Tuesday, November 9, 2004

Coalition troops are employing a divide-and-conquer strategy in Fallujah, Iraq, capitalizing on months of pinpointed intelligence to seal off terrorist-held neighborhoods and then attack enemy pockets.

“It’s going to be going on for a period ahead,” Defense Secretary Donald H. Rumsfeld said of the long-anticipated operation, which began Sunday.

A military source said the Pentagon expects the battle for Fallujah to take about one week and estimated there are about 2,000 to 5,000 enemy fighters, about half of whom are non-Iraqi.

The United States last entered Fallujah in April, when Marines killed hundreds of rebels. The Marines seemed to be on a path to capturing the town, when Iraqi politicians urged Lt. Gen. Ricardo Sanchez to stop the battle or risk political upheaval.

“I cannot imagine that it would stop without being completed,” Mr. Rumsfeld said of the current operation.

There was no word of whether master terrorist Abu Musab Zarqawi was in Fallujah, which has served as a command center for his cells of foreign terrorists who specialize in deadly suicide car bombings.

“From Fallujah, they have exported terror across Iraq against all Iraqis,” said Army Gen. George Casey, the top U.S. commander in Iraq.

Since April, American forces have stayed outside the city. But intelligence collection has proceeded at a furious pace. Military sources said the U.S. command has a block-by-block schematic of the large city and knows from day to day where the rebels live and plan. That is how coalition aircraft have been able to direct precision-guided weapons at specific buildings known to harbor rebels.

“They have mapped the city and are taking the city down by sections,” said retired Air Force Lt. Gen. Thomas McInerney.

Mr. Rumsfeld yesterday assured reporters that “disciplined” U.S. troops will keep civilian deaths to a minimum.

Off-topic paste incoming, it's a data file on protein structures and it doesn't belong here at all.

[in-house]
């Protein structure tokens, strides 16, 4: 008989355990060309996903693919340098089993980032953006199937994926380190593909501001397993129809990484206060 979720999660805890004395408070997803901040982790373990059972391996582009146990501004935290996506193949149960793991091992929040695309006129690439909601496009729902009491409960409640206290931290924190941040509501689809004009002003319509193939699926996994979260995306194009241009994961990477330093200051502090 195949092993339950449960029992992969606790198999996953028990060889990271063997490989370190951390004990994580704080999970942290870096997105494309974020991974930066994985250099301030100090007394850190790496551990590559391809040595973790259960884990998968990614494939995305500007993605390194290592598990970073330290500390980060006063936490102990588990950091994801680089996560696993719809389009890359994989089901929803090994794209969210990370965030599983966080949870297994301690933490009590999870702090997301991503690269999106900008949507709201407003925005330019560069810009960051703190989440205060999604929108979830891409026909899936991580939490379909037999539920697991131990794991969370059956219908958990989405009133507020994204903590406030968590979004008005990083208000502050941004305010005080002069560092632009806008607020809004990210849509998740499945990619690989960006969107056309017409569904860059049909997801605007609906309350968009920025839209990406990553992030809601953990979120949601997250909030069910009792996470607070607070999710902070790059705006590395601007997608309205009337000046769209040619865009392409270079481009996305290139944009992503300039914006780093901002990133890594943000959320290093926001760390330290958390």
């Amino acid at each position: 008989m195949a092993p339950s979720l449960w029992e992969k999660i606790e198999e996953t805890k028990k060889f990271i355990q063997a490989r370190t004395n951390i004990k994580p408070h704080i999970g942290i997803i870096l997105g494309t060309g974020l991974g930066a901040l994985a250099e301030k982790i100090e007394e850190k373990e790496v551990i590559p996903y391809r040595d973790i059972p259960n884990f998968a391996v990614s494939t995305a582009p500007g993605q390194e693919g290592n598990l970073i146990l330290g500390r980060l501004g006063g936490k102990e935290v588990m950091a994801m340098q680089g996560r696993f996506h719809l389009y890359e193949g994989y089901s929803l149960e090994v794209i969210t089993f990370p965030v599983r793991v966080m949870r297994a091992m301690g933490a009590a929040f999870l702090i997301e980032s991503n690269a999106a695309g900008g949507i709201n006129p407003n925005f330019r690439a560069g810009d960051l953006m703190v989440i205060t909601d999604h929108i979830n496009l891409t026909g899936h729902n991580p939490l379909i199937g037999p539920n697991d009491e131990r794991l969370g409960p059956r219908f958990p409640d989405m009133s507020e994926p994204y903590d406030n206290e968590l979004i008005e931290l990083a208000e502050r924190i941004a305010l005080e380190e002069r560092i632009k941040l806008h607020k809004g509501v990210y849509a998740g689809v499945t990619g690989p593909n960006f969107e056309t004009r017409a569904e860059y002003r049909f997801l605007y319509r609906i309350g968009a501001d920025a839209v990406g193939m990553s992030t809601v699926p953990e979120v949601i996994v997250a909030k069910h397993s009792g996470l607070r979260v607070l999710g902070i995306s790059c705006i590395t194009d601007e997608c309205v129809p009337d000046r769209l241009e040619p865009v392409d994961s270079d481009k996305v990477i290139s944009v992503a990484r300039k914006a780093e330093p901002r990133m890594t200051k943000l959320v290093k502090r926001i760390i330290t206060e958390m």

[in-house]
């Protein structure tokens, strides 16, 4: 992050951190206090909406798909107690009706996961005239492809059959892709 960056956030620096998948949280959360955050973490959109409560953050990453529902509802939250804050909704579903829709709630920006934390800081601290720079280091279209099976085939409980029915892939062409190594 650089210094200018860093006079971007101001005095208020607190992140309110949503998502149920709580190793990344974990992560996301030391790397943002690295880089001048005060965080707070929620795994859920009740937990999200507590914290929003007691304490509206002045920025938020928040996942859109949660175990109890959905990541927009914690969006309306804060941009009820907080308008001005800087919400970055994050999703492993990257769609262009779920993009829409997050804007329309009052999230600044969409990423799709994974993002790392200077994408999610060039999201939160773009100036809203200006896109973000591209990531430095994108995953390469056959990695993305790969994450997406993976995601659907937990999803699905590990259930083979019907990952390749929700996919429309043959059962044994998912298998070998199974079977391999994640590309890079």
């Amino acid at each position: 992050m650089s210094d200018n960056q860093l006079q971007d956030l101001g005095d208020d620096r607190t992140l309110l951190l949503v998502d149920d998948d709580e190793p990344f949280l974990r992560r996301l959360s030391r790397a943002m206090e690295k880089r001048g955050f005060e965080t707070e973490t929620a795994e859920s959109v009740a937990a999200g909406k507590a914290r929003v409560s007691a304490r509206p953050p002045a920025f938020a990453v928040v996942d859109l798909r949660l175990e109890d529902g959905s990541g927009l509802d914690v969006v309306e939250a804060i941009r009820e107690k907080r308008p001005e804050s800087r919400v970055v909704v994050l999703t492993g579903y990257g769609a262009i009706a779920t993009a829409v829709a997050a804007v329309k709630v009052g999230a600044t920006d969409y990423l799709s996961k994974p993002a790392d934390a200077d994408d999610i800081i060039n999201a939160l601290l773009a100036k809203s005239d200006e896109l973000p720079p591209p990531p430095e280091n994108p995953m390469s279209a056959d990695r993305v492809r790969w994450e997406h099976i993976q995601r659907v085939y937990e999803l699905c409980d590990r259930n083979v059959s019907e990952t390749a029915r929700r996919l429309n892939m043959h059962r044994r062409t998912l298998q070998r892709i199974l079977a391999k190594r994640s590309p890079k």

“There aren’t going to be large numbers of civilians killed, certainly not by U.S. forces,” Mr. Rumsfeld said at the Pentagon. U.S. commanders think that at least half the city’s estimated 300,000 residents has left Fallujah.

“The U.S. forces are disciplined,” the defense secretary said. “They are well-led. They’re well-trained. They are using precision. And they have rules of engagement that are appropriate to an urban environment.”

Gen. McInerney, a Vietnam War fighter pilot, said his worry is that troops will be too cautious.

“If they worry too much about collateral damage, then you have to move slower,” he said. “I would level any building that offers resistance. If you try to pick guys out of a building rather than just blowing it up, that’s going to take longer. You run the risks of booby traps. You run the risk of losing people. … We know this battle is against terrorists, and we must be ruthless in the way we destroy them.”

The exact intelligence has enabled U.S. troops to assault the city at enemy strong points.

There is a hope that the precision strikes will lead to a quick victory against ragtag fighters who, while deadly, are no match for well-trained and equipped U.S. forces, whose night-vision goggles and sights give them a big advantage in the urban terrain.